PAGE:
Is the Loch Ness Monster Real?

Is the Loch Ness Monster real, or just a myth? Dive into the mystery of the Loch Ness Monster and uncover the ongoing debate behind Scotland's most legendary cryptid.

8 July 2024

There are over 30,000 freshwater lochs in Scotland, yet one stands out as a global household name: Loch Ness. Stretching across some 23 miles, ending just southwest of Inverness in the Scottish Highlands, it’s known not for its picturesque scenery or even its status as the country’s largest loch by volume. No. Instead, it’s famed as the home of the legendary Loch Ness Monster or “Nessie.”

For centuries, there’s been reported sightings of a long-necked beast living in the murky waters of Loch Ness. Over the years belief in the existence of Nessie has not only endured but grown, drawing both tourists and curious locals in droves.

Numerous scientific investigations have endeavoured to answer one question: is the Loch Ness Monster real? We’re here to reveal their findings, including a deep dive into the alleged proof of the monster in Loch Ness. And we’re starting with some history.

The Origins of the Legend

Iona Abbey, Scotland (Credit: Pierre Longnus via Getty Images)

The legend of Nessie is most often traced back to the 6th century AD. As the story goes, an eventually-canonised Irish monk, Saint Columba, encountered a monstrous water beast in the River Ness in 565 AD.

Considered the first ever account of supposed proof of the monster in Loch Ness, it was only recorded at least a century later in The Life of Columba, a biography written by Adomnan of Iona. Adomnan was himself a relative of Columba and an abbot of Iona Abbey, which had been founded by Columba. He too also achieved sainthood. And it was his important text which set the foundation for enduring question about the Loch Ness Monster, is it real?

However, it wasn’t until the 20th century that the more modern version of the Loch Ness Monster myth would be born.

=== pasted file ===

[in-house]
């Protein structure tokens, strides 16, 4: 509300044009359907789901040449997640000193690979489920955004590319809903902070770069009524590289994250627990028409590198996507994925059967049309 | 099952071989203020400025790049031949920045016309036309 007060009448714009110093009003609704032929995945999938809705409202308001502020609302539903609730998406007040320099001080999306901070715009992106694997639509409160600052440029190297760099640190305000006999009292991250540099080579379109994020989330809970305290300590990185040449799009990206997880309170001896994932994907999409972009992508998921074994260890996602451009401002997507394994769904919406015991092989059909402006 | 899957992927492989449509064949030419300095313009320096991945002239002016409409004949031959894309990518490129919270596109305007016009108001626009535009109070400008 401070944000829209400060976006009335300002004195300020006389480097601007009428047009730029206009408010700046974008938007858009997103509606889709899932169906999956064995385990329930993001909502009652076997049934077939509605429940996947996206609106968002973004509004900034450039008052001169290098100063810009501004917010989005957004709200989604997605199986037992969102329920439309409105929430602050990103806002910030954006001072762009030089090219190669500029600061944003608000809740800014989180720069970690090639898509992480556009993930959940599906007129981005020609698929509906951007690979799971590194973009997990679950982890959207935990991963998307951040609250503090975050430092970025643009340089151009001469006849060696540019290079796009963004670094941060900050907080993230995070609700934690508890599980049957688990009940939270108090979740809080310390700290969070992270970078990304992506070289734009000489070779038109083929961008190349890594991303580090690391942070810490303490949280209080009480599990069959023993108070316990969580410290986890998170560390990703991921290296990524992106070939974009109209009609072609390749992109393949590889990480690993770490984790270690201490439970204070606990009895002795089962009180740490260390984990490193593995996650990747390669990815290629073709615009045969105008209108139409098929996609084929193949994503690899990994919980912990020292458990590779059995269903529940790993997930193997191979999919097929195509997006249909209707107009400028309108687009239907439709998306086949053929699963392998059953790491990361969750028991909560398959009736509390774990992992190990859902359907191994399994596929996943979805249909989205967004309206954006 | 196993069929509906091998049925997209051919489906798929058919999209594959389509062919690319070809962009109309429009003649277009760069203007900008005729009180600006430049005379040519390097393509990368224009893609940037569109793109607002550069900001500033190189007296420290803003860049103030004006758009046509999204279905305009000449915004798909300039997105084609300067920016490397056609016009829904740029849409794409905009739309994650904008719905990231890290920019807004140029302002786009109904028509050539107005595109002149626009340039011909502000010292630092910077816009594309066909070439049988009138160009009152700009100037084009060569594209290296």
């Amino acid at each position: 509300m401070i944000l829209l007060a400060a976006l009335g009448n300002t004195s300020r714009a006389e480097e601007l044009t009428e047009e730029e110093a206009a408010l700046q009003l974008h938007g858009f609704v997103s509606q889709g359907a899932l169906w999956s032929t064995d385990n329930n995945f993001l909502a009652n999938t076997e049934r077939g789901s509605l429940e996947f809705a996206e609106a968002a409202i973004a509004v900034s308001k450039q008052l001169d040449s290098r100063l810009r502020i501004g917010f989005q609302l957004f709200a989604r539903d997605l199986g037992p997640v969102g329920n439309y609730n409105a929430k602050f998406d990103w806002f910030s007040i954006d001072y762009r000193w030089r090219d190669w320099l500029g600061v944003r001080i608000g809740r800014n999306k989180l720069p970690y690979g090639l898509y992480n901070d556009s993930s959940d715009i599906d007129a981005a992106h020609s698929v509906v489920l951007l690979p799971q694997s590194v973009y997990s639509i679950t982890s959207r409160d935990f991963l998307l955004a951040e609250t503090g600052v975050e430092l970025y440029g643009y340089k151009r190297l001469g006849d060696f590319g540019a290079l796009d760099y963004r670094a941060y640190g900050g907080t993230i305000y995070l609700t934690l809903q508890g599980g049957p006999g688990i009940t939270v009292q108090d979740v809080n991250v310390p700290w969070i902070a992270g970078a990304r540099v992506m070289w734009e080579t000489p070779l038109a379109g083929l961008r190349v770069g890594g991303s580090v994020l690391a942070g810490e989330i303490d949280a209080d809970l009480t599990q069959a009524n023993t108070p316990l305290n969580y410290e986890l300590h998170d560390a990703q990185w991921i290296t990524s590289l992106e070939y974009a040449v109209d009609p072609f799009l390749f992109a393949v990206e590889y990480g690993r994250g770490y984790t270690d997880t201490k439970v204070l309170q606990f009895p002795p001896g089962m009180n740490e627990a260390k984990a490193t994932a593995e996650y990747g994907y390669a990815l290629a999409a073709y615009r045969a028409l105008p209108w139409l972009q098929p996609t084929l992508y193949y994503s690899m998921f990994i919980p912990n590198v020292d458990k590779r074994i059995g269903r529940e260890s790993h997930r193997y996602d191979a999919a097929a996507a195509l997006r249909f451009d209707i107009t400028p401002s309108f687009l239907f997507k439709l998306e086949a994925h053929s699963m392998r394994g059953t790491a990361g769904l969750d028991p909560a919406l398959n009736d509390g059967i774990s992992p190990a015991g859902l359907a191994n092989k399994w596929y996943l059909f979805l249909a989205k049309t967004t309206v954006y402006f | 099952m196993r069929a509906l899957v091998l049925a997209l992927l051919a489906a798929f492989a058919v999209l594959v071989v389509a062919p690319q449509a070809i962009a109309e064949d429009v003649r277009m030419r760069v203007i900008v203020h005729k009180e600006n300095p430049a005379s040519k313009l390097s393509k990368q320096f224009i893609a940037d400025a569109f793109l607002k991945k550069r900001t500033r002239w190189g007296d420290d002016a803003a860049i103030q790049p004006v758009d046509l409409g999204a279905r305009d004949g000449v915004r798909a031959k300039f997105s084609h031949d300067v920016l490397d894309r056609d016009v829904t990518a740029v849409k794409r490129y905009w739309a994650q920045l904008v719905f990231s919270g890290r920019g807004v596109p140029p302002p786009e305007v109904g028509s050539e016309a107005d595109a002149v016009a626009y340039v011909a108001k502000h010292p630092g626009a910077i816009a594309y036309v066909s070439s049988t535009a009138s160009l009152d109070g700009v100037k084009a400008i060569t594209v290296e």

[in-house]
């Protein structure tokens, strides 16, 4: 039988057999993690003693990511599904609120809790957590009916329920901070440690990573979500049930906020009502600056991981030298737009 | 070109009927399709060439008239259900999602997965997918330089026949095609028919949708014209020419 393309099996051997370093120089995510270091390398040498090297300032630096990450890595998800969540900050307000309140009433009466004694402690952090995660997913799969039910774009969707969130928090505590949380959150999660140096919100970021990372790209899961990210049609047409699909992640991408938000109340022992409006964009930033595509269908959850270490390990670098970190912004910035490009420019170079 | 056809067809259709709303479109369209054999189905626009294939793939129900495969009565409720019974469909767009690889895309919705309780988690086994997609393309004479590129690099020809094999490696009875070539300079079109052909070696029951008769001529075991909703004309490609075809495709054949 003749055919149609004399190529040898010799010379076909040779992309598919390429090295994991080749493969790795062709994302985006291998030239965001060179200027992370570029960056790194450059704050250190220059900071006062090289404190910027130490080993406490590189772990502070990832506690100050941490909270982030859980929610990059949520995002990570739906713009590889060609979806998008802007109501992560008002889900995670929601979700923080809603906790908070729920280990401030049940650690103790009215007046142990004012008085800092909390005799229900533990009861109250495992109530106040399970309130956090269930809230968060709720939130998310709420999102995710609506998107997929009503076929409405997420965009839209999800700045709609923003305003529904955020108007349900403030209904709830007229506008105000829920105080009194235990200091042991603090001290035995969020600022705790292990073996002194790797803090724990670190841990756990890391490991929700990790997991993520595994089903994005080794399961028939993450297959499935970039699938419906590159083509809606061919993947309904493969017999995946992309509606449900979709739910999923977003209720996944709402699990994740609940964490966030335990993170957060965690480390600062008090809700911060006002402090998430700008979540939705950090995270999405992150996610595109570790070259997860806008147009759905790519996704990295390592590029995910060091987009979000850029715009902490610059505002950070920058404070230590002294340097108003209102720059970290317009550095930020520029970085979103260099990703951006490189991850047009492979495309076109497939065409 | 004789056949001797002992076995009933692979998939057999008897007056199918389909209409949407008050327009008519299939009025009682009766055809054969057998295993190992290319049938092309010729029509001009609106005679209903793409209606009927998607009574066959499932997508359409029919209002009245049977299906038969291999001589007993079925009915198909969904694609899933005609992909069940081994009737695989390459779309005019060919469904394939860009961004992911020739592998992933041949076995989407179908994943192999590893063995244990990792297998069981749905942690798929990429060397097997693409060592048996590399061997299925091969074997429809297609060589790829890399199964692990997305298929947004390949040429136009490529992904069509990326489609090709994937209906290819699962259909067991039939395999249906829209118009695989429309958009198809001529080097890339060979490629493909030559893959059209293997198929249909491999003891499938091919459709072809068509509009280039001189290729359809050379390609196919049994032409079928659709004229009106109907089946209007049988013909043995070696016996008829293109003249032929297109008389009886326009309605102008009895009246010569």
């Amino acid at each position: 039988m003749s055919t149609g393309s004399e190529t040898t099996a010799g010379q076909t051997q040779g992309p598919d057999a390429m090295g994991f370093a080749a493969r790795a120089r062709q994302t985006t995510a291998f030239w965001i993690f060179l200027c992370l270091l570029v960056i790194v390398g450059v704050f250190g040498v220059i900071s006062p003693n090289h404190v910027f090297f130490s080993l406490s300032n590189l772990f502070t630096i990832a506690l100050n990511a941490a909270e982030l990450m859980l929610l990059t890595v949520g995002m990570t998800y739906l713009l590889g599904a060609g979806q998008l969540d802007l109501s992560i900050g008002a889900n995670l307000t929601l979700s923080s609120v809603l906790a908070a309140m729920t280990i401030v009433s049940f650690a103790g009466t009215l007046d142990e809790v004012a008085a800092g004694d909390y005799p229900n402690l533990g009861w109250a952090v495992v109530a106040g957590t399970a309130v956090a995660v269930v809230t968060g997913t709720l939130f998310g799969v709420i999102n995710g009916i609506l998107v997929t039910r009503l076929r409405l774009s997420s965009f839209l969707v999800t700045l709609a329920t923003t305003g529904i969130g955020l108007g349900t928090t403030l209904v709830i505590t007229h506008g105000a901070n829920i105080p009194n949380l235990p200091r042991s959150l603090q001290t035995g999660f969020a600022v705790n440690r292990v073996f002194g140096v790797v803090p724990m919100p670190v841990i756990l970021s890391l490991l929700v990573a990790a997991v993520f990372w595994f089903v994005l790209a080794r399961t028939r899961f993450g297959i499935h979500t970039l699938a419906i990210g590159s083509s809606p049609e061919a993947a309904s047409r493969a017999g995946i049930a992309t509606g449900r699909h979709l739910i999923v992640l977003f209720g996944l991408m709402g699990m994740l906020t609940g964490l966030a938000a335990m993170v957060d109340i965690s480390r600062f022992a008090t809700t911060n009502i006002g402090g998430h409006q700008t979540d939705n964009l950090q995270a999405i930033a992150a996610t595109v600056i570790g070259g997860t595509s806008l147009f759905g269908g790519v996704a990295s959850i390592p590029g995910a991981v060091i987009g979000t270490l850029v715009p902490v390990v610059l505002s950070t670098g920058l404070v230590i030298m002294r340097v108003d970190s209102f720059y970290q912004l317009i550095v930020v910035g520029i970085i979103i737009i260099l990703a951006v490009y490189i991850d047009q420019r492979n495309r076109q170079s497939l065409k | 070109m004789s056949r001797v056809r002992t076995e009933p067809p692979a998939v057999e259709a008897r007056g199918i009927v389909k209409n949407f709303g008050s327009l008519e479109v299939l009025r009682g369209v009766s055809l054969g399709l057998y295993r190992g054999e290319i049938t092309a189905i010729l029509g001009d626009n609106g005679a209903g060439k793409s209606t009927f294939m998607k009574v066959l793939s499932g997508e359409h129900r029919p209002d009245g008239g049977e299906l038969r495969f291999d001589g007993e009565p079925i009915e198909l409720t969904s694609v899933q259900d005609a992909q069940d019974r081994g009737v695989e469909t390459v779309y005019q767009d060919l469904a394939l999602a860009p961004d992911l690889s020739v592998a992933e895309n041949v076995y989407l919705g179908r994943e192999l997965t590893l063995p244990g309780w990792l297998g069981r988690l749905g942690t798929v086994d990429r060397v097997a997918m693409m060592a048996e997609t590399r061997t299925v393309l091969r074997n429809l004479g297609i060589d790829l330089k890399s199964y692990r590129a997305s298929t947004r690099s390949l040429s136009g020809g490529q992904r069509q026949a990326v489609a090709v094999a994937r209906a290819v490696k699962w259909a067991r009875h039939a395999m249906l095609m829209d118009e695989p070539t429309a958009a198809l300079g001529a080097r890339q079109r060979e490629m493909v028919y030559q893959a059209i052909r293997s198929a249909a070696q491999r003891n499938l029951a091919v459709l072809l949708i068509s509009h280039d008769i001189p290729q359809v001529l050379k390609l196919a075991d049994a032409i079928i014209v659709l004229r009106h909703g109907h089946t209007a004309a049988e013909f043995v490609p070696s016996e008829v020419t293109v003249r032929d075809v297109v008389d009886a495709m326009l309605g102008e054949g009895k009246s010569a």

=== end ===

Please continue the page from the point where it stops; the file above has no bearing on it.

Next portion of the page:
A Strange Spectacle

Artist's impression of the Loch Ness Monster (Credit: gremlin via Getty Images)

On 2 May 1933, the Inverness Courier newspaper published an account of what the headline termed a “Strange spectacle on Loch Ness.” The story detailed how Mrs Aldie Mackay, the manageress of the lochside Drumnadrochit Hotel, had sighted a whale-like creature rolling around in waters. Many argue it was this article that reignited interest in the original monster myth. Others see it as the origin of the real Loch Ness Monster as we know it today. Whatever the case, the report was followed by a flurry of others, including one by a George Spicer in August of the same year in which he claimed to have seen a large, unusual animal cross the road in front of his car near Loch Ness.

Nessie Photo: The First Claims of the Real Loch Ness Monster

Loch Ness: What lurks beneath...? (Credit: elzauer via Getty Images)

While eyewitness accounts are the cornerstone of the Loch Ness Monster legend, photographs have added a sense of drama and a new layer of alleged proof into the mix. It was on 6 December 1933 that the first such photo appeared in several newspapers. Captured around a month earlier by one Hugh Gray, a worker at the British Aluminium Company, the blurry image showed a large object protruding from the water, but without a discernible head or other identifiable feature.

Is Nessie Really a Plesiosaur?

A copy of the famous Loch Ness hoax image (Credit: Matt84 via Getty Images)

In 1934, another photo printed in the Daily Mail blew all previous evidence out of the proverbial water. Credited to gynaecologist Robert Kenneth Wilson, it’s known simply as the “Surgeon’s Photograph.” And it caused a sensation. Showing a silhouette of what looks like the head and part of the back of a plesiosaur peeking out from the water’s surface, it was the picture that outshone a thousand anecdotes; it gave shape to the monster from the myth and, for decades, was held out by many as clearly answering the “is the Loch Ness Monster real” question firmly in the affirmative. So, was this the definitive proof of the monster in Loch Ness?

In fact, in 1994, the Surgeon’s Photograph was verified as a hoax, a depiction of a toy submarine topped with a plastic head. Nevertheless, in the annals of exploring the Loch Ness Monster and whether it’s real, it was a huge part of promoting and popularising the myth.

Is the Loch Ness Monster Real? Scientific Investigations

Is the Loch Ness monster a giant moray eel? (Credit: Hannares via Getty Images)